United States District Court, E.D. Virginia, Alexandria Division
M. Brinkema United States District Judge.
the Court is defendants' Ocwen Loan Servicing, LLC
("Ocwen") and Mortgage Electronic Registration
Systems, Inc. ("MERS") Motion to Dismiss [Dkt. No.
5], in which they argue that plaintiffs' Amrik and Seemin
Hendiazad ("plaintiffs") Complaint should be
dismissed as an impermissible "show-me-the-note"
claim. Plaintiffs, proceeding pro se, have responded to
defendants' Motion. Finding that oral argument would not
further the decisional process, the defendants' Motion to
Dismiss will be granted without oral argument for the reasons
Complaint, plaintiffs allege that defendants MERS and Ocwen
have attempted to unlawfully foreclose on their property by
fraudulently transferring the Note and Deed of Trust, failing
to provide them with a notice of acceleration, and lacking
the authority to foreclose at all.
Complaint alleges that on April 19, 2010, plaintiffs obtained
a home mortgage loan from U.S. Mortgage Finance Corp. for
$682, 411 through a promissory Note ("Note")
secured by real property located at 35376 Glencoe Court,
Round Hill, Loudoun County, Virginia ("Property").
Compl. [Dkt. No. 1-1] ¶¶ 4-5, Exs. A, B. This
agreement was evidenced by a Deed of Trust
("Deed"), which named MERS as the Beneficiary and
Palma Collins as the Trustee. Id. ¶ 6, Ex. A.
18, 2014, MERS assigned its interest in the Deed to Ocwen.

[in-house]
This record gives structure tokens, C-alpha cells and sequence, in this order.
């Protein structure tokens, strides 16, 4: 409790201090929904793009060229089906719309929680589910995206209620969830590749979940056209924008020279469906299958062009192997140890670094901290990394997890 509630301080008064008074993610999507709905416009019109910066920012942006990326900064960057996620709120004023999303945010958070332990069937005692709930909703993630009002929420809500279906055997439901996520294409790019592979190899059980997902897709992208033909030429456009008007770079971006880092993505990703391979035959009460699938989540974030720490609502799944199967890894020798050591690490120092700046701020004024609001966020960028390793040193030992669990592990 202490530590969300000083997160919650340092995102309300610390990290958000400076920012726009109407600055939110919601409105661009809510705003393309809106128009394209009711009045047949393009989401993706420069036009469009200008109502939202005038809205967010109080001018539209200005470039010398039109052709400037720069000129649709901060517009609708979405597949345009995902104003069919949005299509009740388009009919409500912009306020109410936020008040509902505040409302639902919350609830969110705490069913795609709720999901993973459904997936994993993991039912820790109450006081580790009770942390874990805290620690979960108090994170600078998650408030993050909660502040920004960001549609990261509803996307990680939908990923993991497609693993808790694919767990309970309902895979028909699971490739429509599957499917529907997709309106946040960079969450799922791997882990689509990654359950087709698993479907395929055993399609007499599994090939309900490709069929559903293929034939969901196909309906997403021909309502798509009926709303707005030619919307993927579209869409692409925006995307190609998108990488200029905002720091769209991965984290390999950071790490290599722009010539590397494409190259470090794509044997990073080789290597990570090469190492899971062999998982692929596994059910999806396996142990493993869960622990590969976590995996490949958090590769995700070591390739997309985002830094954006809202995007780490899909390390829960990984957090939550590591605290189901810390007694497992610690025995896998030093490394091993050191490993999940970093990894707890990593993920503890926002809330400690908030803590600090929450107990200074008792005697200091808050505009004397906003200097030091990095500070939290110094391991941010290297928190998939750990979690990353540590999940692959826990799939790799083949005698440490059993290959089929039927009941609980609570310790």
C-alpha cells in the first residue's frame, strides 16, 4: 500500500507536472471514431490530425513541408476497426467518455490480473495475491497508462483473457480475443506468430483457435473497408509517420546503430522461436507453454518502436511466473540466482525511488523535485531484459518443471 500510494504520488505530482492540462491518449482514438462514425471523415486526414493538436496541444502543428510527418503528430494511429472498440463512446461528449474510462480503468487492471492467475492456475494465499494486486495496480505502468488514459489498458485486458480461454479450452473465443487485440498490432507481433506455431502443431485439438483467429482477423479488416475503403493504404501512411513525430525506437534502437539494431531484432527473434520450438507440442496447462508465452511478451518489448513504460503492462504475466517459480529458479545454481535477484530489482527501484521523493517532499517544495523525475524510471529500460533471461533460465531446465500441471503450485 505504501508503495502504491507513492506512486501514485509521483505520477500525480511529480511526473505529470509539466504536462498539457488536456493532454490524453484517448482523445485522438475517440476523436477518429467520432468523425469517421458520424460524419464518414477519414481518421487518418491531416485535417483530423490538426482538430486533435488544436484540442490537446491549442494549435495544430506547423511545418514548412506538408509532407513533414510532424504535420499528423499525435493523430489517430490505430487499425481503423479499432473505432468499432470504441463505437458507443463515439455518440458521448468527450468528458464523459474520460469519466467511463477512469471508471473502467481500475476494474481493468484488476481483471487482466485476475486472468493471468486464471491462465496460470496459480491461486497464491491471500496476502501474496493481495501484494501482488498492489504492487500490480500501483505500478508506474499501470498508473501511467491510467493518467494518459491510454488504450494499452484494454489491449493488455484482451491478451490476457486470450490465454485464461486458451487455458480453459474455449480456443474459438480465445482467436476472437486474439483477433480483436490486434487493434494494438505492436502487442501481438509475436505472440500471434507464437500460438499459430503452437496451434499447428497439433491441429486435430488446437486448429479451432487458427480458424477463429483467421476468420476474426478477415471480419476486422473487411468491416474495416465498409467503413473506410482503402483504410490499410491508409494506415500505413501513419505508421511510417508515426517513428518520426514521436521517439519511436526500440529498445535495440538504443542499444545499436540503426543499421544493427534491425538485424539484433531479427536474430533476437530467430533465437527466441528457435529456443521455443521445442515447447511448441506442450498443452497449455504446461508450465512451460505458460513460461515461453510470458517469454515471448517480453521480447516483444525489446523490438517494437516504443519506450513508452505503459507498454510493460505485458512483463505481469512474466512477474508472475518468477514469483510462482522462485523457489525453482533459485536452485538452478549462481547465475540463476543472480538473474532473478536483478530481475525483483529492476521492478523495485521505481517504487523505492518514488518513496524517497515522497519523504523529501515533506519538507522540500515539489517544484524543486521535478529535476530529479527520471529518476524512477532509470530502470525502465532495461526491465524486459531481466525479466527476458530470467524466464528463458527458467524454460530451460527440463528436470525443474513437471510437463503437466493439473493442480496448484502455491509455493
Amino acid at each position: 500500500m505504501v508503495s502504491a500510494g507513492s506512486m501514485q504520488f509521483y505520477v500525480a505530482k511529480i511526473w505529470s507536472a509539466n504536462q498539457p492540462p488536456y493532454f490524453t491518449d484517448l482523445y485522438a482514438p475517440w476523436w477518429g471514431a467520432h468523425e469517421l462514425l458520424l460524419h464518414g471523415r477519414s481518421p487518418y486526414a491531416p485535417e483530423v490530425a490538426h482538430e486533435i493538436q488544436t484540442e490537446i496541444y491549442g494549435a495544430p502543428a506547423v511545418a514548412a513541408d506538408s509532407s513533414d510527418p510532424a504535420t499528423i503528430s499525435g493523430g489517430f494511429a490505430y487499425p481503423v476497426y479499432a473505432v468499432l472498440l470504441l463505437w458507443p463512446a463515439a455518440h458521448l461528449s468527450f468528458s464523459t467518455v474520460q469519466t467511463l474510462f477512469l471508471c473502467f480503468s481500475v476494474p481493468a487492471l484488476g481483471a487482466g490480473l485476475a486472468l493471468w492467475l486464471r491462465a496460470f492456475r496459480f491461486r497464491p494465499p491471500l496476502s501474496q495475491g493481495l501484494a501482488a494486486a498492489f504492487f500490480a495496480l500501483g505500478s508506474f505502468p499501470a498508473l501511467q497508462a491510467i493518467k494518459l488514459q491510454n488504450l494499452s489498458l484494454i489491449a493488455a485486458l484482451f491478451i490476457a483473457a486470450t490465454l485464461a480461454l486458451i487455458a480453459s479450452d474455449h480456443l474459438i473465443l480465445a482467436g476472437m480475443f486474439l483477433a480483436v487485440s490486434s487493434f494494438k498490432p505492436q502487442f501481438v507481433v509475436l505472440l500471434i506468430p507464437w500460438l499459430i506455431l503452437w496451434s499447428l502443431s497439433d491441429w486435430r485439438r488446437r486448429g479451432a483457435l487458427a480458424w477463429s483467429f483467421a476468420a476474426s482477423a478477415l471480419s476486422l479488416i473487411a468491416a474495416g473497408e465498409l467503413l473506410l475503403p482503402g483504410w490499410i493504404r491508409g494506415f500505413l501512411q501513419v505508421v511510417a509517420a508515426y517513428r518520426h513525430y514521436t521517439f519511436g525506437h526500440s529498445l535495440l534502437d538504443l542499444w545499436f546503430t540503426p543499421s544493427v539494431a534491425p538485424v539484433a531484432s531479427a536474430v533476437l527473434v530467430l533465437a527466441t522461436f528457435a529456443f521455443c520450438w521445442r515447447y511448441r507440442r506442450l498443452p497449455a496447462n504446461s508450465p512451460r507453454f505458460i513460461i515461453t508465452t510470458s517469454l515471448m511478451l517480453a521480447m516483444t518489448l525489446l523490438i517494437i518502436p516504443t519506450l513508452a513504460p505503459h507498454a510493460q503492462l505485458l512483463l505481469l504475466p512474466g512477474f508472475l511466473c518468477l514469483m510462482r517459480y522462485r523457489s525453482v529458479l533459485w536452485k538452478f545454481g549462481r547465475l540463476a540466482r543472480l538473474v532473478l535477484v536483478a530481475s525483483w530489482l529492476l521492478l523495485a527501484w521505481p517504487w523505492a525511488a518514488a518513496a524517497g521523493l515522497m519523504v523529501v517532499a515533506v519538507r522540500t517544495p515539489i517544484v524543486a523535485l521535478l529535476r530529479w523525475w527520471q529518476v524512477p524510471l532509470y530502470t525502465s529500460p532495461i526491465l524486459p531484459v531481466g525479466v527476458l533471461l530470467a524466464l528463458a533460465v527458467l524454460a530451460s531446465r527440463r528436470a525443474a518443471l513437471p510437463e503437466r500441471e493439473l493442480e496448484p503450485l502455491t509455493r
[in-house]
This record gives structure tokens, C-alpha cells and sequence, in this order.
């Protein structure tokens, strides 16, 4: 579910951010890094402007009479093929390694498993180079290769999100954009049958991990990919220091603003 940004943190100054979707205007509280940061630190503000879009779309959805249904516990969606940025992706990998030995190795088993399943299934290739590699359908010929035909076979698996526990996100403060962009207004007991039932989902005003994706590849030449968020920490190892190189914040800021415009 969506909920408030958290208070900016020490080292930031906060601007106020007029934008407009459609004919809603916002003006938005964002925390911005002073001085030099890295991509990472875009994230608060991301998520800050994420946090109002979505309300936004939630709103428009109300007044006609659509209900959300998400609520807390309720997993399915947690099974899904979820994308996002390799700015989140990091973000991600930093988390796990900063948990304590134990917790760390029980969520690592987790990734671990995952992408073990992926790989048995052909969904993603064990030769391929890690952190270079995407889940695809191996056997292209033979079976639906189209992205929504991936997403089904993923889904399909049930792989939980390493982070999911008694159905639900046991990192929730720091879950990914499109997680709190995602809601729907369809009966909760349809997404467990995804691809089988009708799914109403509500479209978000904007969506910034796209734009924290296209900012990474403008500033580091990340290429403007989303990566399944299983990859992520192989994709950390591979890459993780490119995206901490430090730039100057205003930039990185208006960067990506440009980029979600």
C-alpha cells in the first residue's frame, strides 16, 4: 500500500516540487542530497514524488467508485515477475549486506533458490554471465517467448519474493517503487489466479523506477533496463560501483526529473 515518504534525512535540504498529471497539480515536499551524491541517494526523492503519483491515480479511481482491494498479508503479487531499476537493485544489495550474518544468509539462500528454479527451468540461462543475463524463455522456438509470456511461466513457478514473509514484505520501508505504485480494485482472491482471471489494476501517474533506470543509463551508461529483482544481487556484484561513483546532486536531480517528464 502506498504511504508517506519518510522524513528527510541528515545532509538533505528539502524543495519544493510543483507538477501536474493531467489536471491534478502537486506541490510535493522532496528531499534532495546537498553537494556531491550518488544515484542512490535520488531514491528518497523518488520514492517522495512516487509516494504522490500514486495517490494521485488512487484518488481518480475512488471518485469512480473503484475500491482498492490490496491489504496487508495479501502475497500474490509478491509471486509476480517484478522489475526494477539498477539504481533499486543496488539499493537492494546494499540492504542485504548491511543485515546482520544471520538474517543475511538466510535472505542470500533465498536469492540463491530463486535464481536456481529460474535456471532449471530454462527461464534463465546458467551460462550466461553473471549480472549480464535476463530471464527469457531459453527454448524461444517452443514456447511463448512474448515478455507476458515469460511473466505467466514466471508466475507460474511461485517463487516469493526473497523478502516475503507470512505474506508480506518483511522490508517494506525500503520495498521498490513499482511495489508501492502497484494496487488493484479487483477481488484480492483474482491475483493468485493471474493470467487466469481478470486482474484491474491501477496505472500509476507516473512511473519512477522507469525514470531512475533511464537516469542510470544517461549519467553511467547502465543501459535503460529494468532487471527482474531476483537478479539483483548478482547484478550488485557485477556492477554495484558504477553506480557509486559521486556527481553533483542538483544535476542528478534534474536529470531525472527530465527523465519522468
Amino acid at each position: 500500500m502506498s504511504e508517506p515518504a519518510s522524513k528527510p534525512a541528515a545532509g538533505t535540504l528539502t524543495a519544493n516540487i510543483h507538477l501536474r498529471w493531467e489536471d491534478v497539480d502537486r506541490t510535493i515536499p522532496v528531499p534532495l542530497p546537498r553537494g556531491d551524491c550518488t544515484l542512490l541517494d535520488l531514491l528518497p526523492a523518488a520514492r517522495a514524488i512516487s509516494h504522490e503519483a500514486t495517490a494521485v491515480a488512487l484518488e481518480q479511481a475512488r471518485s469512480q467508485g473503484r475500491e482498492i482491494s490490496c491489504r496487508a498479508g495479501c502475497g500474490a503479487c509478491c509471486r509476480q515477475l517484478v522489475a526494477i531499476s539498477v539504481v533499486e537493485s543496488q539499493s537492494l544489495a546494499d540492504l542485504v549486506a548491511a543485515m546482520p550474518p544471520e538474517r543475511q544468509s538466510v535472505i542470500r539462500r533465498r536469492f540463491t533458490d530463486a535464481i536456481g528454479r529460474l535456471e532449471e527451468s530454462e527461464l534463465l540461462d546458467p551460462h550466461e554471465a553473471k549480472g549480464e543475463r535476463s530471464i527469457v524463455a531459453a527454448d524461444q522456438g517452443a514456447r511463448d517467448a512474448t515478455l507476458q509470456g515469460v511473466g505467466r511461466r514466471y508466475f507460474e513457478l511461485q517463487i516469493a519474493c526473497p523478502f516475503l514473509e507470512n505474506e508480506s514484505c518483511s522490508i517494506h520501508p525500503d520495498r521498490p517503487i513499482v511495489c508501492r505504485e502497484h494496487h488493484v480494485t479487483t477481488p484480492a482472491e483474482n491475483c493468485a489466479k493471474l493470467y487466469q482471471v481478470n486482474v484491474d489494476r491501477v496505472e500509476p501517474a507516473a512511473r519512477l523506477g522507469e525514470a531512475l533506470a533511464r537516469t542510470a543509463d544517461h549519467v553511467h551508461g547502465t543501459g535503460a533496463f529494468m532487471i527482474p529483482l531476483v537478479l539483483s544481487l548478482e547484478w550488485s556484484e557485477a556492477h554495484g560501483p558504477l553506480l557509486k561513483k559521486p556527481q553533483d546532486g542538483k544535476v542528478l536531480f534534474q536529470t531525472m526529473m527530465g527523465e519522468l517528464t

Id. Ex. D. On October 14, 2016, Ocwen appointed
Surety Trustees, LLC as substitute trustee. Id. Ex.
C. On November 30, 2017, Ocwen removed Surety Trustees, LLC
and appointed Equity Trustees, LLC as substitute trustee.
Defs.' Mem. in Supp. of Mot. to Dismiss Third Am.
Compl. [Dkt. No. 6] ("Mem.") 2-3, Ex.
allege that plaintiffs have defaulted on the loan.
Id. at 3. On October 25, 2018, plaintiffs received a
Notice of Foreclosure from BWW Law Group, allegedly acting on
behalf of Equity Trustees, informing them that the Property
would be sold on November 13, 2018. Compl. ¶ 30 (citing
Ex. D). Although plaintiffs are unsure whether the sale
occurred, defendants allege that Equity Trustees voluntarily
cancelled the sale. Mem. 3.
filed this action in the Circuit Court of Loudoun County on
December 20, 2018. Dkt. No. 1-1. Defendants removed the
action to this court on January 24, 2019. Dkt. No. 1. In
essence, plaintiffs argue that Ocwen cannot foreclose because
it has not presented plaintiffs with the original Note and
because the assignment by MERS of its interest in the Deed to
Ocwen was fraudulent. Specifically, plaintiffs assert five
causes of action: (1) trespass quare clausum fregit (2)
trover, (3) covenant, (4) declaratory judgment, and (5)
breach of contract. Plaintiffs also seek injunctive relief,
to include a temporary restraining order ("TRO").
Specifically, Count I alleges that defendants have trespassed
on plaintiffs' Property because defendants do not have
any evidence of ownership of the loan. Compl. ¶¶
46-50. Count II alleges that defendants are not entitled to
seek title to the Property because they have received full
payment of the mortgage from the mortgage insurance carrier.
Id. ¶¶ 51-54. Count III asks the Court to
grant declaratory relief to enforce the covenant that only
the original lender or a valid assignee be allowed to enforce
the Note and Deed. Id. ¶¶ 55-57. Count IV
seeks a declaration that Ocwen does not have standing to
conduct a foreclosure sale on the Property and that the
mortgage debt has been paid. Id. ¶¶ 58-63.
Count V alleges that Ocwen breached the Note and Deed when it